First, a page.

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The Church Year

For hundreds of years, the cycle of the church year and the different festivals, observances and commemorations provided a way of teaching the story of God and his actions in human history. 

There is a timeless rhythm to the Church Year.  It focuses on the life and ministry of Jesus Christ with a sequence of festivals that run from Advent until Easter Sunday and a series of observances throughout the rest of the year.  Together they provide a vehicle for an annual spiritual journey which allows us to reflect on the coming of Christ, His death and resurrection.  Holy days recall those many men and women who have lived their lives as His servants, providing examples to the rest of us to follow.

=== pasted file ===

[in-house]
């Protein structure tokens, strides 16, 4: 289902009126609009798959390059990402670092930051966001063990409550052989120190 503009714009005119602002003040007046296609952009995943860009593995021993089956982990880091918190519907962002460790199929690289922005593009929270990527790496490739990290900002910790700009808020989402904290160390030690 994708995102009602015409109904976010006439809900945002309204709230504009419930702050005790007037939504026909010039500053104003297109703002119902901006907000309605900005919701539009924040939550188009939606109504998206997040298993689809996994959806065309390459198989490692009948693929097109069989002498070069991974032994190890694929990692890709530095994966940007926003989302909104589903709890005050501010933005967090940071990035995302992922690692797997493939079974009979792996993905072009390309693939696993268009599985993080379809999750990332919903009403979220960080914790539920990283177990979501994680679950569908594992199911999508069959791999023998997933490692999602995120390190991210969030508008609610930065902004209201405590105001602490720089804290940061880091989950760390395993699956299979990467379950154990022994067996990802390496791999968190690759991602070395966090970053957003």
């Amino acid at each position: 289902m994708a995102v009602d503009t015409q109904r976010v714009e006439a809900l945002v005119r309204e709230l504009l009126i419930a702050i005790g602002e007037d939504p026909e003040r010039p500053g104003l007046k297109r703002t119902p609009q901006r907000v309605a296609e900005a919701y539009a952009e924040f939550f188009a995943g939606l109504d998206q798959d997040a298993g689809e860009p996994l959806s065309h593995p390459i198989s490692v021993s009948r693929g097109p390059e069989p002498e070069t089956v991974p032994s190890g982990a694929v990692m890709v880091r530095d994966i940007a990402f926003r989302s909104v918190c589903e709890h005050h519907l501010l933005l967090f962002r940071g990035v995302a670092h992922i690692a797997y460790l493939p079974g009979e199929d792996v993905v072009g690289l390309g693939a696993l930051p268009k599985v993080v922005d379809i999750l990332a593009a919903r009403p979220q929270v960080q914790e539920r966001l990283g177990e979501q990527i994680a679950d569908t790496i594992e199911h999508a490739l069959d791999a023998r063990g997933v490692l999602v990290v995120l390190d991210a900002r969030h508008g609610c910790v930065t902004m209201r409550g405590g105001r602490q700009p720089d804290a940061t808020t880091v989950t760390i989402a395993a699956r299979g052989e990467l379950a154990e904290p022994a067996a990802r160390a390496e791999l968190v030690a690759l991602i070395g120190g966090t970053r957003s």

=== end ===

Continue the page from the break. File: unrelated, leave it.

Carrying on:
The temporal cycle

This page explains how the two periods of sacred time in the year are organized.

Moveable dates

The date of Easter changes each year and this means that some key dates move.  The time before Advent, the time of Lent and the time after Trinity Sunday all vary in length.  See this page for an explanation.

Holy days

Feasts, holy days and certain festivals commemorate events in the life of Our Lord.  Other festivals and commemorations call to mind the lives of saints, beginning with the first martyrs and confessors of the Church and many, often post-Reformation Christians, who have not been canonised in the traditional sense.  A complete list of holy days can be found here.

The seasons

Just as we observe the changing seasons during the year, so the Church Year is divided into seasons which have their own distinct character and meaning.  The seasons are described here.


The most instantly recognizable change during the year is the use of colour.   Each season, feast and festival has its own colour that provides additional meaning to the time.  Colours are explained here.

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